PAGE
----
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The Editors

U.S. Health Care Is Tied Up in Red Tape

Doctors, hospitals and insurers need standardized electronic billing systems.
Expensive bills.

Expensive bills.

Photographer: Craig F. Walker/The Denver Post via Getty Images

The American health-care system has a unique problem with paperwork. The sheer number of participants -- doctors, hospitals, clinics, insurance companies, patients -- makes settling payments complicated, time-consuming and really expensive. The share of U.S. health-care spending devoted to administrative costs, including billing, is roughly three times what it is in other affluent countries, and it's a major reason the U.S. spends twice as much on health care.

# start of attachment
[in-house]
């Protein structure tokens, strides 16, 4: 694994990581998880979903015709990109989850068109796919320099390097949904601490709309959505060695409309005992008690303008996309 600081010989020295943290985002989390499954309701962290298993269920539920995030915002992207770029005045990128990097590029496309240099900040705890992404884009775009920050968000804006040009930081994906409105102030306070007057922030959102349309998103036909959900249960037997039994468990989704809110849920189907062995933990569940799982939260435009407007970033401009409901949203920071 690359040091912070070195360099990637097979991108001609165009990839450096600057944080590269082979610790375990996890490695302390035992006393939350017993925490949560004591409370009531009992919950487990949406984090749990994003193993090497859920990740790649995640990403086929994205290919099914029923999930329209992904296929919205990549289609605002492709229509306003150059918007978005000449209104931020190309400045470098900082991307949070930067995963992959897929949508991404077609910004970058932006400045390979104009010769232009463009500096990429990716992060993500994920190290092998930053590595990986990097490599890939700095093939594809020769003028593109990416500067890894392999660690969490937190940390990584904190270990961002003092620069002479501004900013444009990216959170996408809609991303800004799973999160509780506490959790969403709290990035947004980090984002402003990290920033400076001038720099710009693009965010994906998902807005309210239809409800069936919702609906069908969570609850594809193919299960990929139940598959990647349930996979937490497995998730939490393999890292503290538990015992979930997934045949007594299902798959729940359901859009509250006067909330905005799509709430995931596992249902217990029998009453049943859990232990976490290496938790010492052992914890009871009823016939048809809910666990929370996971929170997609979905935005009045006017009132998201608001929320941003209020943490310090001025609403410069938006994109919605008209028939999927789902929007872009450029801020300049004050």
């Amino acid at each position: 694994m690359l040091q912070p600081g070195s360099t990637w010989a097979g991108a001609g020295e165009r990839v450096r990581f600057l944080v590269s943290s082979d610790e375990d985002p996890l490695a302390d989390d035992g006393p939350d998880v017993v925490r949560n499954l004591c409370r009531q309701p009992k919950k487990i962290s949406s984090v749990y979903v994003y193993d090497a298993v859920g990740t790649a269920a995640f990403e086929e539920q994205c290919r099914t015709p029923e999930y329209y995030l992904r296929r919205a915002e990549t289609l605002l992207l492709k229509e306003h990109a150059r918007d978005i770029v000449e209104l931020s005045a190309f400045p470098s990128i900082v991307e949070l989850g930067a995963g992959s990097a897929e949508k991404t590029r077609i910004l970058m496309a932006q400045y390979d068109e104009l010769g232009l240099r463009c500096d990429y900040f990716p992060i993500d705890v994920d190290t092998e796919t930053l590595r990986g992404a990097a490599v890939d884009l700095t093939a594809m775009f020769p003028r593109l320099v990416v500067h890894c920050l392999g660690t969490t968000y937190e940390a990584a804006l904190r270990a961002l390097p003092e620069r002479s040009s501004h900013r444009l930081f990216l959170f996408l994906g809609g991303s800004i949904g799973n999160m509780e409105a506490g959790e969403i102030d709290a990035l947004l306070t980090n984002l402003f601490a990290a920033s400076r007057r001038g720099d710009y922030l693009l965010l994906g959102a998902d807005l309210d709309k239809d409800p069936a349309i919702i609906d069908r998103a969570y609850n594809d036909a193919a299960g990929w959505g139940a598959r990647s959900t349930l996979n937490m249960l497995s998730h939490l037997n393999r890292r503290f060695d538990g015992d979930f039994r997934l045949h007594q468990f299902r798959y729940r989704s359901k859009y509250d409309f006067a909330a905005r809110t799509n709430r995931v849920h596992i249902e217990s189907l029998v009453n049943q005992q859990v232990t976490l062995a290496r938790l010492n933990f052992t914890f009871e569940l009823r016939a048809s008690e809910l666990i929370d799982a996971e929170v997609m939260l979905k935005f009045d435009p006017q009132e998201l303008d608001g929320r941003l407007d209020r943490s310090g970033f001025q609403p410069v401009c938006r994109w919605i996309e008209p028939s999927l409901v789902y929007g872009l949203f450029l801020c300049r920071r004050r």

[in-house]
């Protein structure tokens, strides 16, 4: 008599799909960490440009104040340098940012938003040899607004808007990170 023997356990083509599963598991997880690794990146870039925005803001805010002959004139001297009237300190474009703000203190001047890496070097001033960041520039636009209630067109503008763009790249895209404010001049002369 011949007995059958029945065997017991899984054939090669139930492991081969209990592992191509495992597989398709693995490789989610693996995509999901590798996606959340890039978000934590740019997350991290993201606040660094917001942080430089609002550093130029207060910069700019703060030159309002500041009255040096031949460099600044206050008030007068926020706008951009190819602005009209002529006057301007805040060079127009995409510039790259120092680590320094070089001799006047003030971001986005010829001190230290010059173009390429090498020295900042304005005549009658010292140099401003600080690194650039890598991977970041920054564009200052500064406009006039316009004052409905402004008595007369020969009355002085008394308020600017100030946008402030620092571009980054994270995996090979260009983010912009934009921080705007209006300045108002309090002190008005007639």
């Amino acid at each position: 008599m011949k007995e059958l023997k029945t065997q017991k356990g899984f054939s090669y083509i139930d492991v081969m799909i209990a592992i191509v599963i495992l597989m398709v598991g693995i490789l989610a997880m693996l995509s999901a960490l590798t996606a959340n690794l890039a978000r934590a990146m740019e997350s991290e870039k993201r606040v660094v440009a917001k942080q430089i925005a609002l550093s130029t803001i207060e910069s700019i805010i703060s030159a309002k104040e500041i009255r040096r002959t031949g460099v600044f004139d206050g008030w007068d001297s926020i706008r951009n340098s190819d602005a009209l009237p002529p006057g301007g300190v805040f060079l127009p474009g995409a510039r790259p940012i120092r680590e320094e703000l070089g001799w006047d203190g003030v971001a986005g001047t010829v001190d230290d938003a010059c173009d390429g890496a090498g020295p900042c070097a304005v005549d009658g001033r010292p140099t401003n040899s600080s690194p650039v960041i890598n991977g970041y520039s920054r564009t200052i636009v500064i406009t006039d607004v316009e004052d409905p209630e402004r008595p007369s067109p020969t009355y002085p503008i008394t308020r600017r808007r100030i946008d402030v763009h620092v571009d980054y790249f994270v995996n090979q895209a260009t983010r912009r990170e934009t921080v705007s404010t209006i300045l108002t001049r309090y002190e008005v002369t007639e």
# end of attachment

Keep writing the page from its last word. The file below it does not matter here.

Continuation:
Some health clinics employ more clerks than care providers -- not just to generate invoices but to send along the patient information insurers need to approve treatments, to dispute insurer decisions denying payment, to fix mistakes, to handle patients' questions, and on and on. For every $1 billion in revenue, the health-care system employs the equivalent of 770 full-time people to settle the bills. That's almost eight times more than other industries. And doctors have to spend inordinate time dealing with red tape.